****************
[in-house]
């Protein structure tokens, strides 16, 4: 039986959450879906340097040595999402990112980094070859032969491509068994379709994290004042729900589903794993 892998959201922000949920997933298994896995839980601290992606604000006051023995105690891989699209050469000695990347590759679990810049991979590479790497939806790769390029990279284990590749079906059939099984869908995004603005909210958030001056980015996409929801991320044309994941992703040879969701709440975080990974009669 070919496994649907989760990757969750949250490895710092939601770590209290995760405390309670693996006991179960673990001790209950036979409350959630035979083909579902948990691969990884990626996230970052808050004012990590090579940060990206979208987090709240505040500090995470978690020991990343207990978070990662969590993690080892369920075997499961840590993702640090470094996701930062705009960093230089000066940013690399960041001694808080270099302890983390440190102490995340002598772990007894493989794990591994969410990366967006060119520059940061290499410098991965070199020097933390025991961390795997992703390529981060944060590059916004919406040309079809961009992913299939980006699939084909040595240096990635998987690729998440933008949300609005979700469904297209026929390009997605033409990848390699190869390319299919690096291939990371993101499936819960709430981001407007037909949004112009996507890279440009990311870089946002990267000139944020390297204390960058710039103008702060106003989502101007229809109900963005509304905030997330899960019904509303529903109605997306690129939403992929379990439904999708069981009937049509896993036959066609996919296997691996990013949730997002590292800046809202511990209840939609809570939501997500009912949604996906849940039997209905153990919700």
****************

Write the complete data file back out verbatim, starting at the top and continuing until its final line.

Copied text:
[in-house]
């Protein structure tokens, strides 16, 4: 039986959450879906340097040595999402990112980094070859032969491509068994379709994290004042729900589903794993 892998959201922000949920997933298994896995839980601290992606604000006051023995105690891989699209050469000695990347590759679990810049991979590479790497939806790769390029990279284990590749079906059939099984869908995004603005909210958030001056980015996409929801991320044309994941992703040879969701709440975080990974009669 070919496994649907989760990757969750949250490895710092939601770590209290995760405390309670693996006991179960673990001790209950036979409350959630035979083909579902948990691969990884990626996230970052808050004012990590090579940060990206979208987090709240505040500090995470978690020991990343207990978070990662969590993690080892369920075997499961840590993702640090470094996701930062705009960093230089000066940013690399960041001694808080270099302890983390440190102490995340002598772990007894493989794990591994969410990366967006060119520059940061290499410098991965070199020097933390025991961390795997992703390529981060944060590059916004919406040309079809961009992913299939980006699939084909040595240096990635998987690729998440933008949300609005979700469904297209026929390009997605033409990848390699190869390319299919690096291939990371993101499936819960709430981001407007037909949004112009996507890279440009990311870089946002990267000139944020390297204390960058710039103008702060106003989502101007229809109900963005509304905030997330899960019904509303529903109605997306690129939403992929379990439904999708069981009937049509896993036959066609996919296997691996990013949730997002590292800046809202511990209840939609809570939501997500009912949604996906849940039997209905153990919700």